So while it may be just fine for most self publishers to blithely ignore piracy, it’s not something the whole industry can really afford to do. I don’t think 10% (if that’s what it is) is really something any company can afford to ignore. Any publisher would make fairly significant offerings to Gaiman’s gods if that would secure them an annual revenue increase of 10%.
The U. S. Copyright Office defines it thus:
“Copyright law protects a work from the time it is created in a fixed form. From the moment it is set in a print or electronic manuscript, a sound recording, a computer software program, or other such concrete medium, the copyright becomes the property of the author who created it. Only the author or those deriving rights from the author can rightfully claim copyright.
There is, however, an exception to this principle: “works made for hire.”
If a work is made for hire, an employer is considered the author even if an employee actually created the work. The employer can be a firm, an organization, or an individual.
The concept of “work made for hire” can be complicated. This circular refers to its definition in copyright law and draws on the Supreme Court’s interpretation of it in Community for Creative Non-Violence v. Reid, decided in 1989.”
Their circular provides more detail.
Probably the most obvious example of “work made for hire” is work written by an employee as part of the scope of their employment. Think journalists. Other categories depend on an agreement between the parties. Thus, perhaps if you were employed by a publisher as a Production Director and wrote a few last-minute entries for an Encyclopedia, fleshing out its coverage of baseball, your work would only be work made for hire if you had a piece of paper in which your publisher asked you to do the work under these terms. The fact that I didn’t have such a piece of paper doesn’t really matter, as I had/have no intention of suing for what is an utterly worthless right. Of course the law courts might decide that this was in fact part of the scope of my employment even though my job didn’t involve writing stuff, and although I wrote in the evenings while not in the office. One of the constant problems about copyright law is that you can rarely be certain about things: you can only really know as a result of a law suit — and law suits cost more than the bone of contention is usually worth.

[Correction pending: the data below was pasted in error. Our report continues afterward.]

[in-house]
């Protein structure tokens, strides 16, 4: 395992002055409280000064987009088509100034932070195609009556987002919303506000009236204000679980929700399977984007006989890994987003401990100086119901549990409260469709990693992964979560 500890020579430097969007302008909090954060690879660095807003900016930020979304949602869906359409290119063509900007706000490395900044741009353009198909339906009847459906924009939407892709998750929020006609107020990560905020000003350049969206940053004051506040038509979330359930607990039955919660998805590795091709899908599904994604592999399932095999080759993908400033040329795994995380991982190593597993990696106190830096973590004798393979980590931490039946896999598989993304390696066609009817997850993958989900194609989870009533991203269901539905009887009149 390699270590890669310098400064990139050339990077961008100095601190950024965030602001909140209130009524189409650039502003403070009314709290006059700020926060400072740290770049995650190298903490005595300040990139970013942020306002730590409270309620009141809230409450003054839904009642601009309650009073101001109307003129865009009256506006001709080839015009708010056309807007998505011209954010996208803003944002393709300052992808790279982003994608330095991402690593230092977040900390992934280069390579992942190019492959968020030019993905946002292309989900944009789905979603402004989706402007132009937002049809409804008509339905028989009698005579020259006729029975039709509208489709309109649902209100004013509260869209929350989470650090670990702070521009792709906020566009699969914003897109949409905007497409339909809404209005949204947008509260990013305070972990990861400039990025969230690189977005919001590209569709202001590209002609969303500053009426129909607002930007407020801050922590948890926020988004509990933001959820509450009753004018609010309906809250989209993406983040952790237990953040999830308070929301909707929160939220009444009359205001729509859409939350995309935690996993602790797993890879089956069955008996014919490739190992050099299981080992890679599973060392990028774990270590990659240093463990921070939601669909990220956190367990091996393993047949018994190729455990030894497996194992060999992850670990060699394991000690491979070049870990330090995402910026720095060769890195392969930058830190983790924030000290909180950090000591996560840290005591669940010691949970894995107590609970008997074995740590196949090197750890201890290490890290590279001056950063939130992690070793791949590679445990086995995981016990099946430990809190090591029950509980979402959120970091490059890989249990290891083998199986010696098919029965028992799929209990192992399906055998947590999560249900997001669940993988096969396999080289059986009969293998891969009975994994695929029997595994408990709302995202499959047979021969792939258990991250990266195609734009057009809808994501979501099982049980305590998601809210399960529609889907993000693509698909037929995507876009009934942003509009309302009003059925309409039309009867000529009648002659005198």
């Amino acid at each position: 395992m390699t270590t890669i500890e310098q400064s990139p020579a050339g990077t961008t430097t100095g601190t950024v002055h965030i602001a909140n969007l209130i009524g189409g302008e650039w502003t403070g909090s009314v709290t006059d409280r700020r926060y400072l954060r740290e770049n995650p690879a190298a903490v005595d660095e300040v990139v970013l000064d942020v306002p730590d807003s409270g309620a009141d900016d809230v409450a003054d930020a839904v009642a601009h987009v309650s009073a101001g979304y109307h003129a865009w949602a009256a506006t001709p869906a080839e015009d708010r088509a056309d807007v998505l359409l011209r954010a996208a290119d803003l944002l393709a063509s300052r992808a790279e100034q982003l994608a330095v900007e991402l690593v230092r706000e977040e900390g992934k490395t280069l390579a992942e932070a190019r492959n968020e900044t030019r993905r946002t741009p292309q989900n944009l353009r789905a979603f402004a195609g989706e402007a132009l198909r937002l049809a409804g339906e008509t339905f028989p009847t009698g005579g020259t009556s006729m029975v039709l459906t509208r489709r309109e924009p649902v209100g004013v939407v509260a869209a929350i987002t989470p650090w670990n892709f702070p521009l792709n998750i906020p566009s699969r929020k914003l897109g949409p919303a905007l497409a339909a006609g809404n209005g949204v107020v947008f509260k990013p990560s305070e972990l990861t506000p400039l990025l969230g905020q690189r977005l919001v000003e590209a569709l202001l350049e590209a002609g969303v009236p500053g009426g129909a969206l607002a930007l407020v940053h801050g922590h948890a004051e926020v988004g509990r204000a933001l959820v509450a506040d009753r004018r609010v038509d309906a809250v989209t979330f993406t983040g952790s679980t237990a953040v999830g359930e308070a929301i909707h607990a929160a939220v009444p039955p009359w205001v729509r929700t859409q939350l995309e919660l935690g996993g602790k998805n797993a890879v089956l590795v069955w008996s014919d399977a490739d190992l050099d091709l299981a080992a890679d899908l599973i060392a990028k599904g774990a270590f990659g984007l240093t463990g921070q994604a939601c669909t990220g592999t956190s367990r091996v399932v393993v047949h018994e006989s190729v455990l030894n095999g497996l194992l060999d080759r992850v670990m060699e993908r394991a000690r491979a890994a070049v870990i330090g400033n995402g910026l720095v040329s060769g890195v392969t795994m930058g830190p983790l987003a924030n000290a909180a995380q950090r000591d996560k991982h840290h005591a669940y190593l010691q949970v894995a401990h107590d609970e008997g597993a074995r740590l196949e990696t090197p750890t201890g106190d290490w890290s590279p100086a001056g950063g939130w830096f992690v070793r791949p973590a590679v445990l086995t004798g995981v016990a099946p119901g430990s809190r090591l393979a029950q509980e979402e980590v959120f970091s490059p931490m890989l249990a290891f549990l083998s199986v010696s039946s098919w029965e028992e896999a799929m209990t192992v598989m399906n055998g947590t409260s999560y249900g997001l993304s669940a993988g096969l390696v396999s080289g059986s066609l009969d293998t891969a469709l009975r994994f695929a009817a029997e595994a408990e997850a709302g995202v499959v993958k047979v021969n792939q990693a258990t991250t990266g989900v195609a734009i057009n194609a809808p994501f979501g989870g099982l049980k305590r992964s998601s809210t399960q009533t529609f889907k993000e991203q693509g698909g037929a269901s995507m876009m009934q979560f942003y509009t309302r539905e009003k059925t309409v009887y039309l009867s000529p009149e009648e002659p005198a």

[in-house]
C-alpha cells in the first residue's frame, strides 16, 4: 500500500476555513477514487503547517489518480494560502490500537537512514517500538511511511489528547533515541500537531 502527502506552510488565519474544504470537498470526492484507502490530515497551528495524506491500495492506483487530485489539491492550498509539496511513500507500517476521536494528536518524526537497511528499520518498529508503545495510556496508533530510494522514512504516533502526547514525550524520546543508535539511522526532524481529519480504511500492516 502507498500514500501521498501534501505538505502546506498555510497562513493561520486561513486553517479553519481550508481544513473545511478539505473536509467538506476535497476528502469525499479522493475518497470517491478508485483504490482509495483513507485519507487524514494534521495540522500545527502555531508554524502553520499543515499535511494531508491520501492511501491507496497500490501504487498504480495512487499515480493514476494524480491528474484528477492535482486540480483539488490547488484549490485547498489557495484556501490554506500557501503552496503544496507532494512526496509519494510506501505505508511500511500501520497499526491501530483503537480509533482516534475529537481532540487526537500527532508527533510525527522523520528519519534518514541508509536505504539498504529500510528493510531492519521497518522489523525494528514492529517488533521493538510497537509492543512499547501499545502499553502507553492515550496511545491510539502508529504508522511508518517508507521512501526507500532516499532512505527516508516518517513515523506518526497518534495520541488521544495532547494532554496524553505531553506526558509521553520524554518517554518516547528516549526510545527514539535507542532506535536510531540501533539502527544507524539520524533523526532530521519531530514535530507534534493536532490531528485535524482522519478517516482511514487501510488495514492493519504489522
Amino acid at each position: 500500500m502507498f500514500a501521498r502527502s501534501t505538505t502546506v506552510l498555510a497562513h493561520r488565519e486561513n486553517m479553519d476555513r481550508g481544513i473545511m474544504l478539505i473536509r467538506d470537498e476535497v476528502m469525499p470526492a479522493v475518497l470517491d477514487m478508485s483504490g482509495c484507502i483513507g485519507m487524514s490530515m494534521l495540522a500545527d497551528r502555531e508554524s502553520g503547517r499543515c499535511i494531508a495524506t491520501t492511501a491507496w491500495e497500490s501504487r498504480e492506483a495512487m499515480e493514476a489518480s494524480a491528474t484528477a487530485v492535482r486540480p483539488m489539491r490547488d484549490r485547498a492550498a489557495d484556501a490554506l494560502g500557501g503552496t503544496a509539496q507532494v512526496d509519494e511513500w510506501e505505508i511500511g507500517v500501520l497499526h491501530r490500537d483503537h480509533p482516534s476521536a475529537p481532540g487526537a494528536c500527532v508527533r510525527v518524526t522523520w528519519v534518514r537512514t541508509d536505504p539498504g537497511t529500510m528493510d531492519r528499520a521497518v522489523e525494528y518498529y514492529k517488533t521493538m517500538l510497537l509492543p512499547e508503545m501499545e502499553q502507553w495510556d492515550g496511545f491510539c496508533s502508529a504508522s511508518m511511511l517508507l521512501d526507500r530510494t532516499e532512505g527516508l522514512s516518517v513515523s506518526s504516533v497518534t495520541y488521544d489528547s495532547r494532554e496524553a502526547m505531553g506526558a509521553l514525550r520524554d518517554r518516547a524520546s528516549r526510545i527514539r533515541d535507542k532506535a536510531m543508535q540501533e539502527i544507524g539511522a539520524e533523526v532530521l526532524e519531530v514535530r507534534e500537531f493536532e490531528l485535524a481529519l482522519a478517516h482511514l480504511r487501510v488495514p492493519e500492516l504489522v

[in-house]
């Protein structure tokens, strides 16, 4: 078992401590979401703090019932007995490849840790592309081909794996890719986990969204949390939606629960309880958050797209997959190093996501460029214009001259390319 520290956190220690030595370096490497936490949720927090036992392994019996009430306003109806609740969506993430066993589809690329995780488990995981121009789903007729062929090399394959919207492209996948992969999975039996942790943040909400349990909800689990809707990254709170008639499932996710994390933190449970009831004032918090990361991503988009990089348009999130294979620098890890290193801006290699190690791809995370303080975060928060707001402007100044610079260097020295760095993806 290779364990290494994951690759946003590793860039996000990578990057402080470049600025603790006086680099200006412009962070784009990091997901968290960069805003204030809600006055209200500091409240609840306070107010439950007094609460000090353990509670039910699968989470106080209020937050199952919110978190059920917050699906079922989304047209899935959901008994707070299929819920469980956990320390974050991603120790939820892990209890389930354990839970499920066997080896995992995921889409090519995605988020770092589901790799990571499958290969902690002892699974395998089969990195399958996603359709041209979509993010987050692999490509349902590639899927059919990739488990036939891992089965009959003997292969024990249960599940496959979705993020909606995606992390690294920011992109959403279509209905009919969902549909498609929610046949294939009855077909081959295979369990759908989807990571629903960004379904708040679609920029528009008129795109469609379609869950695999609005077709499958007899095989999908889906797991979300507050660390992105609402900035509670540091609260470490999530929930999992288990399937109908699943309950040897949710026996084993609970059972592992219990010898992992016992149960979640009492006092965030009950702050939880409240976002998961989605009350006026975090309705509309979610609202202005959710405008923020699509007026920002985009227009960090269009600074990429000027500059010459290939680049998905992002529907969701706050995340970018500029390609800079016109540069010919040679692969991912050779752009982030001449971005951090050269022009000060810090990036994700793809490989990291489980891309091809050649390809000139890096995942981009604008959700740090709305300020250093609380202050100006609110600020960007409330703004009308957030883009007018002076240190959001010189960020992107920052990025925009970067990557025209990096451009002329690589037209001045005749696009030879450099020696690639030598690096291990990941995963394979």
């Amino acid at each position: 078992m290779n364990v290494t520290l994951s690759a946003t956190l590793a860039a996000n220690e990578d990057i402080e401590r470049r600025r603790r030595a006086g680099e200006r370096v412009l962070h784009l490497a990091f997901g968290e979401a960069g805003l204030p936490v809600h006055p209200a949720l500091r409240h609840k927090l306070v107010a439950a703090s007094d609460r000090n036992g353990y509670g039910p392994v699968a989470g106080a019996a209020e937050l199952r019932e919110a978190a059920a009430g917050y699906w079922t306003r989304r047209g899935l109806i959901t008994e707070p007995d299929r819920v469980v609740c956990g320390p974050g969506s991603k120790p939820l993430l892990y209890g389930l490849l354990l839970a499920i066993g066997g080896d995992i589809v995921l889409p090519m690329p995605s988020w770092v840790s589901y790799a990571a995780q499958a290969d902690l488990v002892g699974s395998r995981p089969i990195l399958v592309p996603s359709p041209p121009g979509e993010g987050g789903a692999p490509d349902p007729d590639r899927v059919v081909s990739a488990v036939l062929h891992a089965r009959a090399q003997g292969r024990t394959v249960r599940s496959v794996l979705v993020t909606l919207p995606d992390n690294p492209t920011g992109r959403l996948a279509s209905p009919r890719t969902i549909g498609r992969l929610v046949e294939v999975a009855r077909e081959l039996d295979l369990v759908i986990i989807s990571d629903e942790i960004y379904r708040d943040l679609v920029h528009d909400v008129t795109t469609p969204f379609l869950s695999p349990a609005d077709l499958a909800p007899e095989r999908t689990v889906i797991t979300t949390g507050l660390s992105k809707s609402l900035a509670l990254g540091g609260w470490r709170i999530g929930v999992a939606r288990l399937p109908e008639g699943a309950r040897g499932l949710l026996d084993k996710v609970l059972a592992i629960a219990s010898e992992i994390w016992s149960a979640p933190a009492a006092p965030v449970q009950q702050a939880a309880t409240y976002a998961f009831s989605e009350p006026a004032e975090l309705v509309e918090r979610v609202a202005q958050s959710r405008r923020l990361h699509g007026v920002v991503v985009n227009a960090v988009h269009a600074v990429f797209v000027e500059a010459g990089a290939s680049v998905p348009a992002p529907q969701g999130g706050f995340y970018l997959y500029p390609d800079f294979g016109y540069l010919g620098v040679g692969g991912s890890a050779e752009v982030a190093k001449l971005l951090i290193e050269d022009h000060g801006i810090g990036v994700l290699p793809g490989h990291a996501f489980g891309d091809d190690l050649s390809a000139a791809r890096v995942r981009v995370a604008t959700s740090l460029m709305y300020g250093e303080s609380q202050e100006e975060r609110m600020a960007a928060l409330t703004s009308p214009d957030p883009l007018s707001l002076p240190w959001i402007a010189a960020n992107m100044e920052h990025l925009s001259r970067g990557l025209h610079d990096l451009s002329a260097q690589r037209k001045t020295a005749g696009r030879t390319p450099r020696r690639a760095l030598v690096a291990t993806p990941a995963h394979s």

Publishers contracting out jacket design to freelance designers should no-doubt note somewhere in their communications with the designer that the result will be considered work made for hire. No way you want to be delaying a reprint gettting permission for a copyright holder.
Should scientific research be available free?